I’m pleased to say that my first book contribution, Technologies for Formal and Informal Learning (Chapter 12, pp. 435-464) co-authored with Dr Charles Crook, has been published in the International Handbook of Psychology in Education, edited by Karen Littleton, Clare Wood and Judith Kleine Staarman. The volume is published by Emerald, and is available now via Amazon.
The International Handbook of Psychology in Education provides researchers, practitioners and advisers working in the fields of psychology and education with an overview of cutting-edge research across a broad spectrum of work within the domain of psychology of education. As well as convering the latest thinking within established areas of enquiry, the Handbook includes chapters on recently emerging, yet important, topics within the field and explicitly considers the inter-relationship between theory and practice.
The chapters in the handbook are authored by internationally recognised researchers, from across Europe, North America and the Pacific Rim. As well as covering the latest thinking within established areas of enquiry, the handbook includes chapters on recently emerging, yet important, topics within the field and explicitly considers the inter-relationship between theory and practice. A strong unifying theme is the volume’s emphasis on processes of teaching and learning. The work discussed in the handbook focuses on typically developing school-age children, although issues relating to specific learning difficulties are also addressed.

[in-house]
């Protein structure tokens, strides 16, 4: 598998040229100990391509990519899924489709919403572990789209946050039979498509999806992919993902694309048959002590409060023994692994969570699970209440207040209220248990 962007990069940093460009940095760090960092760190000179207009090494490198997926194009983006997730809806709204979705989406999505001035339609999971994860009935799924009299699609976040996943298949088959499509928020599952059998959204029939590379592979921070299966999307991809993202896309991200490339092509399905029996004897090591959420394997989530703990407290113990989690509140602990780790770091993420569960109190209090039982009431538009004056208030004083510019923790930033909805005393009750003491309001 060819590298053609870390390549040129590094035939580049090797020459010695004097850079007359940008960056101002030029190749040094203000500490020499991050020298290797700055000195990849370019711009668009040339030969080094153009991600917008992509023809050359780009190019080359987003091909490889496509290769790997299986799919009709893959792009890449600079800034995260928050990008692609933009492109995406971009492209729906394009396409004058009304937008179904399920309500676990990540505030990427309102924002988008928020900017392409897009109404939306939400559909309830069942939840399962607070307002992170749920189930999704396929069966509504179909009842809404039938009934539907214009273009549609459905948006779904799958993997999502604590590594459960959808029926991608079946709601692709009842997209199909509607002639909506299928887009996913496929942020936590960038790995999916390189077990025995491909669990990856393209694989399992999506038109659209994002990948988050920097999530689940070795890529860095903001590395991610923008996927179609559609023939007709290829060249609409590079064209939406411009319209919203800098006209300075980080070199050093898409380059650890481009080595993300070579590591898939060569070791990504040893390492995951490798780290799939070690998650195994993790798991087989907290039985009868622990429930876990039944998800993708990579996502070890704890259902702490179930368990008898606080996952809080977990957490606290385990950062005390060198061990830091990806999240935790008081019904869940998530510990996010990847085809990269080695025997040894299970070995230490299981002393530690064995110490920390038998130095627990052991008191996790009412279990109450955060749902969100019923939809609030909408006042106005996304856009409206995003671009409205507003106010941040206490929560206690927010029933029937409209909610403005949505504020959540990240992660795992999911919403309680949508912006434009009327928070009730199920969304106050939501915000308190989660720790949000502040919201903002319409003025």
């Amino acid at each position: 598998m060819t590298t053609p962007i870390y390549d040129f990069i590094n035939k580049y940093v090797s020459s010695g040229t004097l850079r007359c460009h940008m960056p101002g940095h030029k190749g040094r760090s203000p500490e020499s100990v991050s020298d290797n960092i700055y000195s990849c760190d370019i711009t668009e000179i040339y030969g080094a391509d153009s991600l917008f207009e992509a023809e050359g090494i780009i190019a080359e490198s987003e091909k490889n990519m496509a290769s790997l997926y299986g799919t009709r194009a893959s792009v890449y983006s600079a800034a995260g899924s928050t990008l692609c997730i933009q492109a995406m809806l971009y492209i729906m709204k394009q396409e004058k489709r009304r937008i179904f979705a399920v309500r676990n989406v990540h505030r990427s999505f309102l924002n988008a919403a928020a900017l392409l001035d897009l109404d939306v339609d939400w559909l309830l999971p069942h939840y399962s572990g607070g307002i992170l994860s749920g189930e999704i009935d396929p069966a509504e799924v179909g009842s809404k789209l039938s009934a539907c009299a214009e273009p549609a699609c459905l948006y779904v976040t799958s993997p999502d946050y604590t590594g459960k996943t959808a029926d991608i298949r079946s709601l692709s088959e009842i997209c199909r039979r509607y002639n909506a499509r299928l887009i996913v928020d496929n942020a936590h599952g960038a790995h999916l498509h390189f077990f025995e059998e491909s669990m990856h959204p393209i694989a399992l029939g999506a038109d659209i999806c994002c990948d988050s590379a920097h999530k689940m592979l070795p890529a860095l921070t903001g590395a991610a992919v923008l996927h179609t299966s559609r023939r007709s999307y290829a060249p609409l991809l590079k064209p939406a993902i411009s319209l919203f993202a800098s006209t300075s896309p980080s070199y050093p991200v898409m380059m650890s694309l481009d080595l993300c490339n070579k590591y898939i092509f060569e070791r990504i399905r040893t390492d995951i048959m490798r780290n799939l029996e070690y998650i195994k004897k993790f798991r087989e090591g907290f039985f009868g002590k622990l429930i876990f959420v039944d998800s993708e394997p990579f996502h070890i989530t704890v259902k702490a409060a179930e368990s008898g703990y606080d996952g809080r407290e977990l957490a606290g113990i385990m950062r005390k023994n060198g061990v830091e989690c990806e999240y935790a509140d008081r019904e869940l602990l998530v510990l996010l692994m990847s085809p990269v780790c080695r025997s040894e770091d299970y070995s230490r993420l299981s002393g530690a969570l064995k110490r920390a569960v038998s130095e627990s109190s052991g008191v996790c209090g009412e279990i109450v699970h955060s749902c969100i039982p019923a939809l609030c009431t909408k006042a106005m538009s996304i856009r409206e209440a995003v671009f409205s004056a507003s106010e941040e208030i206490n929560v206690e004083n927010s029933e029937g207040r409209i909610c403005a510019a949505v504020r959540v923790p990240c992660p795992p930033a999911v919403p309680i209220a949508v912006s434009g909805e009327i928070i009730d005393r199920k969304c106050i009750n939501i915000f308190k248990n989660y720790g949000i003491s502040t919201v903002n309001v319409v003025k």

“This fine collection of key contemporary work by renowned authors represents the state of the art in the psychology of education. The book is ground-breaking, timely and comprehensive, and indispensable reading for scholars and practitioners interested in understanding and promoting teaching and learning in diverse educational contexts.”
Professor Sylvia Rojas-Drummond, Faculty of Psychology, Universidad Nacional Autonoma de Mexico (UNAM)
“This book brings together an all-star cast of international experts, and should be required reading for the large community of education researchers who are studying how to improve classroom instruction by using psychological research.”
Professor Keith Sawyer, Washington University, St Louis, USA.
“A welcome and much needed book.”
Kristina Kumpulainen, Finnish National Board of Education and University of Helsinki